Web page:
Tuesday, April 27, 2010

SFR for the Young, and the Young at Heart

Young Adult Science Fiction Romance is as rare as Tribble teeth, I swear.  But, there are a few out there.  JOURNEY BETWEEN WORLDS by Sylvia Engdahl was first out in 1970, but was updated and released again in 2007 because we know more about Mars now.  Here's the link to the author's website for more information-
Here's the book blurb-   "When Melinda Ashley receives a ticket to Mars as a high school graduation gift from her dad, she isn't at all eager for the trip. But he is going himself, and because she hasn't had much opportunity to get to know him in the past, she agrees to accompany him. She has little interest in the Martian colonies until, aboard the ship, she meets Alex Preston, a second-generation colonist who is going home. During her stay on Mars she finds herself more and more drawn to Alex. She also enjoys the company of his family, and begins to understand why they believe so strongly in the future they are working toward. Ultimately, after she has faced tragedy and sorrow, a terrifying experience on the Martian moon Phobos shows Melinda what is really important to her."
It seems to me you need to disguise your YA SFR as something else these days.  Publishers almost never use the SF words when they market YA Science Fiction in general.  However, if we don't include young people in SFR the future of it will only shrink. 
No Babies, No Future.
It's a simple scientific fact.
I remember reading an interview of Scott Westerfeld, who's probably the most popular YA SF author right now, and he was asked why he writes for teens.  He said something like it being great to influence the next generation of SF readers.  "'The hand that rocks the cradle...'"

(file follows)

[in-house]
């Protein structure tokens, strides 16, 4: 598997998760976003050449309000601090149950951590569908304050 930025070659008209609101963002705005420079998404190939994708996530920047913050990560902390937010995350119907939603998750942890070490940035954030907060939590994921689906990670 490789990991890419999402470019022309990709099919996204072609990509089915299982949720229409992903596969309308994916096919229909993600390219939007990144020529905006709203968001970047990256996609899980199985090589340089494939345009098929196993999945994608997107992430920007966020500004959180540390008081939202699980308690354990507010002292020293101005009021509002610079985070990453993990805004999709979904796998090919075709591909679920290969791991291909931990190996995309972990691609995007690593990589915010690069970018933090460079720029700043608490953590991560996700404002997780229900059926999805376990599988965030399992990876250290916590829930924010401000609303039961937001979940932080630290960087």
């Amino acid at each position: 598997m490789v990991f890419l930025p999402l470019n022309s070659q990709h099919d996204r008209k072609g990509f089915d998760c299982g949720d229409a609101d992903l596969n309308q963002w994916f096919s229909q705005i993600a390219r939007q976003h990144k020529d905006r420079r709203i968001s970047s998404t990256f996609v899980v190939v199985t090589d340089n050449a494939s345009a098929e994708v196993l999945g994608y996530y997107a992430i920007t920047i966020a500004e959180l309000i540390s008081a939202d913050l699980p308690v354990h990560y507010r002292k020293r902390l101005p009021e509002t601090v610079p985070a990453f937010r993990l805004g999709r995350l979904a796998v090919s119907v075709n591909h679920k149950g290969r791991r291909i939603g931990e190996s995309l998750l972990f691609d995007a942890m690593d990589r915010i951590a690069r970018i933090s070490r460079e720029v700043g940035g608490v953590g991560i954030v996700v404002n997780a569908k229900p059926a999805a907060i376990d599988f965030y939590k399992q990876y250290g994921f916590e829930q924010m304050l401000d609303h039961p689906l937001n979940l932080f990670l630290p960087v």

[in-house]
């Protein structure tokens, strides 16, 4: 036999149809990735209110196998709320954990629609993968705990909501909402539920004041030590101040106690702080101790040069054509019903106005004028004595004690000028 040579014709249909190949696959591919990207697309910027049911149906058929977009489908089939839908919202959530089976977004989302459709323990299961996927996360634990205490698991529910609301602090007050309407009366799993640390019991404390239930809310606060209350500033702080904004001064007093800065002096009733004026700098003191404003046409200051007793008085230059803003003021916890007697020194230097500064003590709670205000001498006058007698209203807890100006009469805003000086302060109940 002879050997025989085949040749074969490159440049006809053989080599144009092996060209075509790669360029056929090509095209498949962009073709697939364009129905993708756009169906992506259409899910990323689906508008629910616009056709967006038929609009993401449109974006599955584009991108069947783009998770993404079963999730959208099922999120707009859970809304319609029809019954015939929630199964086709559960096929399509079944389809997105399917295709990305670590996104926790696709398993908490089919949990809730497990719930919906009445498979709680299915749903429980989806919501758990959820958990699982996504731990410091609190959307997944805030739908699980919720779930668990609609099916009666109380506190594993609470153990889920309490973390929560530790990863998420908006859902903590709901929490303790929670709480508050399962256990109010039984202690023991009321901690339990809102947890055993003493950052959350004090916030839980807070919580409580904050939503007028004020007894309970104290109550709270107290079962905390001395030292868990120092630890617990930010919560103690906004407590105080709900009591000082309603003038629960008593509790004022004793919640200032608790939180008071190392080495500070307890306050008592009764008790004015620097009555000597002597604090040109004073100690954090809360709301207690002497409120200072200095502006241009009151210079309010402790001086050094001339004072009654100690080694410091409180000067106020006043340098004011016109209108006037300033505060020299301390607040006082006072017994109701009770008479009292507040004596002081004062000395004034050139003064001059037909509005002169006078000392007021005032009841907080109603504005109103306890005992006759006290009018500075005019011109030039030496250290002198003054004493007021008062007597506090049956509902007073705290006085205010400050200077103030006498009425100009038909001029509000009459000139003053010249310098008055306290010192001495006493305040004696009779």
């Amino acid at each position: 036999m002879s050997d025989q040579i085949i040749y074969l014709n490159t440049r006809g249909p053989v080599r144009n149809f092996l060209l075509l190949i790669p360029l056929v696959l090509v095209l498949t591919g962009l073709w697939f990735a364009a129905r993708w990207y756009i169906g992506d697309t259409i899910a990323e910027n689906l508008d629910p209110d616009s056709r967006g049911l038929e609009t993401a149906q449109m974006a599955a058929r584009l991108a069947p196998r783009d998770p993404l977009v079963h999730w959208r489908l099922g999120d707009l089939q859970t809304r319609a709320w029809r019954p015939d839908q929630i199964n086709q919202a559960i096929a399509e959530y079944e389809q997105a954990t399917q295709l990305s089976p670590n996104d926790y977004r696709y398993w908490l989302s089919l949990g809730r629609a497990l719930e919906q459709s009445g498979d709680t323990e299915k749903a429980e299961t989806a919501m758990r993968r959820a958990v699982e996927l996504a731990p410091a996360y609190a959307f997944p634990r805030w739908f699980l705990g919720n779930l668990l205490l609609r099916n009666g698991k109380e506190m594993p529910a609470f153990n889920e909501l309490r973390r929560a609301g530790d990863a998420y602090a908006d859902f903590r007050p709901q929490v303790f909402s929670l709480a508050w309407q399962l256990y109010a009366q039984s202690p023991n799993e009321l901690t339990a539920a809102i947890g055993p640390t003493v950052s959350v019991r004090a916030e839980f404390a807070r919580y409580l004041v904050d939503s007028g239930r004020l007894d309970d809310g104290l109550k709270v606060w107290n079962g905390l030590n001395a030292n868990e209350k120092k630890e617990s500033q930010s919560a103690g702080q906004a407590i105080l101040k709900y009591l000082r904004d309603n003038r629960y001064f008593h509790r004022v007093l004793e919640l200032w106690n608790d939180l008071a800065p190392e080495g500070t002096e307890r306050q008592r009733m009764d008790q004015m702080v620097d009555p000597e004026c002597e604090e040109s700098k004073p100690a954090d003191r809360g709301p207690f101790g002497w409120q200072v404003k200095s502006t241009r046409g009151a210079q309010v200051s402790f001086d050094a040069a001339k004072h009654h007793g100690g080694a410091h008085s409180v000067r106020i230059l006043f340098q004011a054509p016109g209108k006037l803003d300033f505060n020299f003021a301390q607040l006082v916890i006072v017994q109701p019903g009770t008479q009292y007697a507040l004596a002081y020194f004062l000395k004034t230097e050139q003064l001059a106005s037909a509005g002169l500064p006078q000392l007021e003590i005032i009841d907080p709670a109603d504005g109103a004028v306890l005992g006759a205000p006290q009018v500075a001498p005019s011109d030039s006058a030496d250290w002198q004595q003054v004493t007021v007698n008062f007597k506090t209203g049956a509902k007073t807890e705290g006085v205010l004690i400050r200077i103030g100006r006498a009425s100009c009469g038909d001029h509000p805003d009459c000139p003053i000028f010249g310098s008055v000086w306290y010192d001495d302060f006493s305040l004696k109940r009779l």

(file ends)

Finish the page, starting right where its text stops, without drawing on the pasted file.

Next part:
There needs to be more encouragement and certainly more SFR for our younger sisters.  YA SFR isn't getting published much these days, because it's not considered a sure-sell.  But, it is out there in older releases and I think we ought to champion it as much as possible.

1 comment:

  1. I can't quite figure out why YA SFR isn't an instant sell, when SF with R aimed at the YA audience is so predominant in motion pictures and television. Maybe written word doesn't translate to visual elements for this generation like having it right there before their eyes?

    If so, how do you explain the success of the Harry Potter books which relied on the readers' imaginations to create the scenes of magic and paranormal elements in their heads?

    It is puzzling. As someone who started work on a YA SFR collaboration, I'd given this a lot of thought. Is it that young adult readers really aren't that interested in YA SFR, or is this only a perception held by NY?


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